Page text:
After years of sneaking out, Cuban baseball players no longer have to defect to play in MLB

    Yasiel Puig was smuggled out of Cuba in 2012.

    Havana, Cuba (CNN)Officials with Major League Baseball and the Cuban Baseball Federation said Wednesday they had reached a deal that would allow Cuban citizens to play in the United States and return home in the offseason.

    For the first time Cuban players would not be forced to defect to play in the major leagues. The agreement would allow the Cuban government to claim a fee from the MLB team that hires a player.
    After years of criticizing the MLB for poaching some of their best players, Cuban baseball federation officials said Wednesday they were proud of the new partnership.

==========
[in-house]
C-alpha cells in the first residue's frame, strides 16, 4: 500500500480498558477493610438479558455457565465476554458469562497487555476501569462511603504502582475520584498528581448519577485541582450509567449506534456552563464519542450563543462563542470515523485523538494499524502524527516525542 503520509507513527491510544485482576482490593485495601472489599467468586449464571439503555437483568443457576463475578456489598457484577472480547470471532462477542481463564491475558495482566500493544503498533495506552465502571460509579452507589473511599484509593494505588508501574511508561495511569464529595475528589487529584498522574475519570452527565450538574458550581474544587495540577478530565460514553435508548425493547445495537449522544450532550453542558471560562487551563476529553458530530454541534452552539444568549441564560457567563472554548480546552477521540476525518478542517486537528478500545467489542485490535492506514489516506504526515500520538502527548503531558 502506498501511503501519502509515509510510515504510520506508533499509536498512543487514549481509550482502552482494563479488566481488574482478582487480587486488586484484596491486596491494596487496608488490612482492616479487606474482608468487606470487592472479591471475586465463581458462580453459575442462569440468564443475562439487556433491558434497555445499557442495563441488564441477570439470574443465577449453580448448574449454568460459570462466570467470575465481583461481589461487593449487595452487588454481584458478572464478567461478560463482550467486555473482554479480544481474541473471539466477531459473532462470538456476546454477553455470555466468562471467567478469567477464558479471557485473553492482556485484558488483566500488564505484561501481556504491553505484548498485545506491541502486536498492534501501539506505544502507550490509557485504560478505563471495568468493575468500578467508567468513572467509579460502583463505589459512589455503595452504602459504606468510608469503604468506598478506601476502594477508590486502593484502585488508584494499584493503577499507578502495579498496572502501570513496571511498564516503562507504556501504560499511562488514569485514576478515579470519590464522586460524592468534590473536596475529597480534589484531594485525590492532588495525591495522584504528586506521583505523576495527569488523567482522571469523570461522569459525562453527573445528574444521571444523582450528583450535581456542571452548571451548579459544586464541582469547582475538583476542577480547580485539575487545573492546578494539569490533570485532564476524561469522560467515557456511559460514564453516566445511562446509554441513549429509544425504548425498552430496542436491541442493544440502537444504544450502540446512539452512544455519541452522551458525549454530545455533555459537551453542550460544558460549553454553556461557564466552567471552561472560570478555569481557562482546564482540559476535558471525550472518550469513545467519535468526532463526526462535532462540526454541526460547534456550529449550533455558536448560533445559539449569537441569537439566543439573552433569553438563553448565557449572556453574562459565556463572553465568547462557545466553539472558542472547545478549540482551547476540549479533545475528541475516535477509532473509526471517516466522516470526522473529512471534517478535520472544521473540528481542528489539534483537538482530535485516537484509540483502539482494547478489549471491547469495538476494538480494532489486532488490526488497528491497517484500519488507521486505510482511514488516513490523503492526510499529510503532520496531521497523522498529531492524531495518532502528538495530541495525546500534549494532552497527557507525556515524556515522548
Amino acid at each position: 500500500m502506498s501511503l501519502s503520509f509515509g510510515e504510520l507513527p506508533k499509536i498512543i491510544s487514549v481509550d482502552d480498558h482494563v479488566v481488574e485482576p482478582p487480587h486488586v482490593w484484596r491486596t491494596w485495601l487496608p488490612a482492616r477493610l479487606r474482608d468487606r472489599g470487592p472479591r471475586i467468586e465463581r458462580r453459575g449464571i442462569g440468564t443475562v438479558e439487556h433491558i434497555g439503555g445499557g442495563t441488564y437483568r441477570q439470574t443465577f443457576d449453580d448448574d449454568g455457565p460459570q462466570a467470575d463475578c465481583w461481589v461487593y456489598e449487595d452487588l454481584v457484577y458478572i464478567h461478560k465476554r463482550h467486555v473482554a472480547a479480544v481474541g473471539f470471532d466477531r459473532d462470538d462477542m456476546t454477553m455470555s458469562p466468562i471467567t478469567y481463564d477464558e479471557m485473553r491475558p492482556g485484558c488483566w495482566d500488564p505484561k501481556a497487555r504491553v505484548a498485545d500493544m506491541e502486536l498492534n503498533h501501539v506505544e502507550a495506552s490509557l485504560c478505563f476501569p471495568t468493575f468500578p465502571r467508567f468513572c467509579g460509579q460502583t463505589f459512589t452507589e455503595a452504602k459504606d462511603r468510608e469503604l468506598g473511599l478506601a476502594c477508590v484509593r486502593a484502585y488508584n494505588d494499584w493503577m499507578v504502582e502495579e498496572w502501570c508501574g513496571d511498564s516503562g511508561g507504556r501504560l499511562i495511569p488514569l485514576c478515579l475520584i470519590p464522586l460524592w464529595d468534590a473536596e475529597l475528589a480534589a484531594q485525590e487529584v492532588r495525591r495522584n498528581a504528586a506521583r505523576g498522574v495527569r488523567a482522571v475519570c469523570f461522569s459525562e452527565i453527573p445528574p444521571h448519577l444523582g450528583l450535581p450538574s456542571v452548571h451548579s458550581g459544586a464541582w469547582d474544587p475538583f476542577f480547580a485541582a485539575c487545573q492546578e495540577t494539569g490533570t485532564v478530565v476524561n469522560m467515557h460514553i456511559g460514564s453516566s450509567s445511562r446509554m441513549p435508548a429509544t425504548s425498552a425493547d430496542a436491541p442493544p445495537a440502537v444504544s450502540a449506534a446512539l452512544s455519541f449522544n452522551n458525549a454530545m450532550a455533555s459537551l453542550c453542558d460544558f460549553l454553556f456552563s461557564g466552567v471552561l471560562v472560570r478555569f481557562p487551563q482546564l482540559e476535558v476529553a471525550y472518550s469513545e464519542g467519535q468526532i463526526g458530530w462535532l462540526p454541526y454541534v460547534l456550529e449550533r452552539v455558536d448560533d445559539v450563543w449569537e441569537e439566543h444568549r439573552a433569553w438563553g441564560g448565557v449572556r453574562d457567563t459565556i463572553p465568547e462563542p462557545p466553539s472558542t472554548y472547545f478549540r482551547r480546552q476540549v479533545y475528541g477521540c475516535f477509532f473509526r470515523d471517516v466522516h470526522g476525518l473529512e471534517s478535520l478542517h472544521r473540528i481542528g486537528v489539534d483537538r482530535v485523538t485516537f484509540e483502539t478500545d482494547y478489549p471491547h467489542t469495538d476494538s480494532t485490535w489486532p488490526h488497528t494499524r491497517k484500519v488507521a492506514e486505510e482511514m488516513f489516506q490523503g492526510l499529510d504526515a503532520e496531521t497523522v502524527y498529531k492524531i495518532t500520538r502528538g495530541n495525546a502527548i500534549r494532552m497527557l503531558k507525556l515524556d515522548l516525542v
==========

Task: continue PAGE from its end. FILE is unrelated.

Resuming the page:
"It's a historic day and we have to be happy," Cuban Baseball Federation President Higinio Velez said at a news conference at Havana's famed Latin American Stadium.
        Velez said the millions generated from the deal would help rejuvenate baseball in Cuba, which was been hurt by an exodus of players and a lack of resources.
        Under the new agreement players will retain their Cuban residency and ability to play with the Cuban national league.
        Previously, baseball players who defected were banned by the Cuban government from returning to the island.
        In the past, getting to MLB was often a dangerous route for the best players from Cuba, which dominated world amateur baseball for decades.
        Some left their squads while traveling abroad with a national team, but others risked their lives by depending on smugglers to get them out. Many settled in third countries to avoid the MLB amateur draft and make the most money as free agents.

        US congressman says it's